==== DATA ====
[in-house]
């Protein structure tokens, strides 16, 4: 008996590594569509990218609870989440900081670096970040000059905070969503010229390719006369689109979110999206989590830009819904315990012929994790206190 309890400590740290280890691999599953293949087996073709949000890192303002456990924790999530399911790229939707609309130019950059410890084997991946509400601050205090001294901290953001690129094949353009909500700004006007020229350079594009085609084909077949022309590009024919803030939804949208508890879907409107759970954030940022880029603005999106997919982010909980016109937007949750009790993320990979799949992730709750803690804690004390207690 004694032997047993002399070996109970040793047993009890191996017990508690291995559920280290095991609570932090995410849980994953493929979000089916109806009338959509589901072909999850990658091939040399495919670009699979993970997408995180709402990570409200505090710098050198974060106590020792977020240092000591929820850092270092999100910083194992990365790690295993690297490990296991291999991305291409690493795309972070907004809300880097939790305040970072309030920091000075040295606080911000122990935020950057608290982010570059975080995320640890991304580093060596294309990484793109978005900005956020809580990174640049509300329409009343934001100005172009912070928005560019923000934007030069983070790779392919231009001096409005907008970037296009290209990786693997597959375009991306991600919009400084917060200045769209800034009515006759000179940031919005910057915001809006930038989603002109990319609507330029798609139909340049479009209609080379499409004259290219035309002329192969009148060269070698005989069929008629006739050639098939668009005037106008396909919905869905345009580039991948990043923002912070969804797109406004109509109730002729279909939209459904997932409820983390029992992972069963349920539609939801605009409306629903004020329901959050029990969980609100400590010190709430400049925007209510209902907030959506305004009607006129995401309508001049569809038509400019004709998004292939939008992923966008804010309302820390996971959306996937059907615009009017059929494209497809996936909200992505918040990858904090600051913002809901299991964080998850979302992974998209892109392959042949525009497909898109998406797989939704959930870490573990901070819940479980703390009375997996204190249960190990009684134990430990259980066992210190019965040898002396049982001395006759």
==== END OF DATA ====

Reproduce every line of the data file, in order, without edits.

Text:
[in-house]
């Protein structure tokens, strides 16, 4: 008996590594569509990218609870989440900081670096970040000059905070969503010229390719006369689109979110999206989590830009819904315990012929994790206190 309890400590740290280890691999599953293949087996073709949000890192303002456990924790999530399911790229939707609309130019950059410890084997991946509400601050205090001294901290953001690129094949353009909500700004006007020229350079594009085609084909077949022309590009024919803030939804949208508890879907409107759970954030940022880029603005999106997919982010909980016109937007949750009790993320990979799949992730709750803690804690004390207690 004694032997047993002399070996109970040793047993009890191996017990508690291995559920280290095991609570932090995410849980994953493929979000089916109806009338959509589901072909999850990658091939040399495919670009699979993970997408995180709402990570409200505090710098050198974060106590020792977020240092000591929820850092270092999100910083194992990365790690295993690297490990296991291999991305291409690493795309972070907004809300880097939790305040970072309030920091000075040295606080911000122990935020950057608290982010570059975080995320640890991304580093060596294309990484793109978005900005956020809580990174640049509300329409009343934001100005172009912070928005560019923000934007030069983070790779392919231009001096409005907008970037296009290209990786693997597959375009991306991600919009400084917060200045769209800034009515006759000179940031919005910057915001809006930038989603002109990319609507330029798609139909340049479009209609080379499409004259290219035309002329192969009148060269070698005989069929008629006739050639098939668009005037106008396909919905869905345009580039991948990043923002912070969804797109406004109509109730002729279909939209459904997932409820983390029992992972069963349920539609939801605009409306629903004020329901959050029990969980609100400590010190709430400049925007209510209902907030959506305004009607006129995401309508001049569809038509400019004709998004292939939008992923966008804010309302820390996971959306996937059907615009009017059929494209497809996936909200992505918040990858904090600051913002809901299991964080998850979302992974998209892109392959042949525009497909898109998406797989939704959930870490573990901070819940479980703390009375997996204190249960190990009684134990430990259980066992210190019965040898002396049982001395006759």